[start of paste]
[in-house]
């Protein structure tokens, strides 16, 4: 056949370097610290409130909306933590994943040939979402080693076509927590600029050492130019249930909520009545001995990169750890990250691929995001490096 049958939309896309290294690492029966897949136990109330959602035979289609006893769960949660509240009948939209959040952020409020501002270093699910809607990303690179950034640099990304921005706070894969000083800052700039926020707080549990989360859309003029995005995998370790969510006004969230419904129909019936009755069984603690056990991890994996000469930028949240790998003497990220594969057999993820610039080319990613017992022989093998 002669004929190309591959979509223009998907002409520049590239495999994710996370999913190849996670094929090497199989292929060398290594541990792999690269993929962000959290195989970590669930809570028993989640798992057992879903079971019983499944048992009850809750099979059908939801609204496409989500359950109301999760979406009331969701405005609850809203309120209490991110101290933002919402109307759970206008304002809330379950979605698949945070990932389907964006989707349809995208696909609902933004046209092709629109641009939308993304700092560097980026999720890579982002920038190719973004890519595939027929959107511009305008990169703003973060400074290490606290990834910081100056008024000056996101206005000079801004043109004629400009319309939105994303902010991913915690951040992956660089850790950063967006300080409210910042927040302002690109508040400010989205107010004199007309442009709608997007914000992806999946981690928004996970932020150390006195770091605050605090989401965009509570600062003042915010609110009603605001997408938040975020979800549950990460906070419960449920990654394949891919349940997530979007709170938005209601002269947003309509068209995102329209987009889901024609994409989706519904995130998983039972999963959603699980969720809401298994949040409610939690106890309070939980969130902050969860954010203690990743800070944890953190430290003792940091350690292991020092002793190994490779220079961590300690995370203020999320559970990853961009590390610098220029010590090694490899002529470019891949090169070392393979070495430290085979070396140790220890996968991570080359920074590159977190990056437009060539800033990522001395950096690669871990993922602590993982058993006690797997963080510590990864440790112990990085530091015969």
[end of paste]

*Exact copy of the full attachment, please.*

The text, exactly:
[in-house]
């Protein structure tokens, strides 16, 4: 056949370097610290409130909306933590994943040939979402080693076509927590600029050492130019249930909520009545001995990169750890990250691929995001490096 049958939309896309290294690492029966897949136990109330959602035979289609006893769960949660509240009948939209959040952020409020501002270093699910809607990303690179950034640099990304921005706070894969000083800052700039926020707080549990989360859309003029995005995998370790969510006004969230419904129909019936009755069984603690056990991890994996000469930028949240790998003497990220594969057999993820610039080319990613017992022989093998 002669004929190309591959979509223009998907002409520049590239495999994710996370999913190849996670094929090497199989292929060398290594541990792999690269993929962000959290195989970590669930809570028993989640798992057992879903079971019983499944048992009850809750099979059908939801609204496409989500359950109301999760979406009331969701405005609850809203309120209490991110101290933002919402109307759970206008304002809330379950979605698949945070990932389907964006989707349809995208696909609902933004046209092709629109641009939308993304700092560097980026999720890579982002920038190719973004890519595939027929959107511009305008990169703003973060400074290490606290990834910081100056008024000056996101206005000079801004043109004629400009319309939105994303902010991913915690951040992956660089850790950063967006300080409210910042927040302002690109508040400010989205107010004199007309442009709608997007914000992806999946981690928004996970932020150390006195770091605050605090989401965009509570600062003042915010609110009603605001997408938040975020979800549950990460906070419960449920990654394949891919349940997530979007709170938005209601002269947003309509068209995102329209987009889901024609994409989706519904995130998983039972999963959603699980969720809401298994949040409610939690106890309070939980969130902050969860954010203690990743800070944890953190430290003792940091350690292991020092002793190994490779220079961590300690995370203020999320559970990853961009590390610098220029010590090694490899002529470019891949090169070392393979070495430290085979070396140790220890996968991570080359920074590159977190990056437009060539800033990522001395950096690669871990993922602590993982058993006690797997963080510590990864440790112990990085530091015969």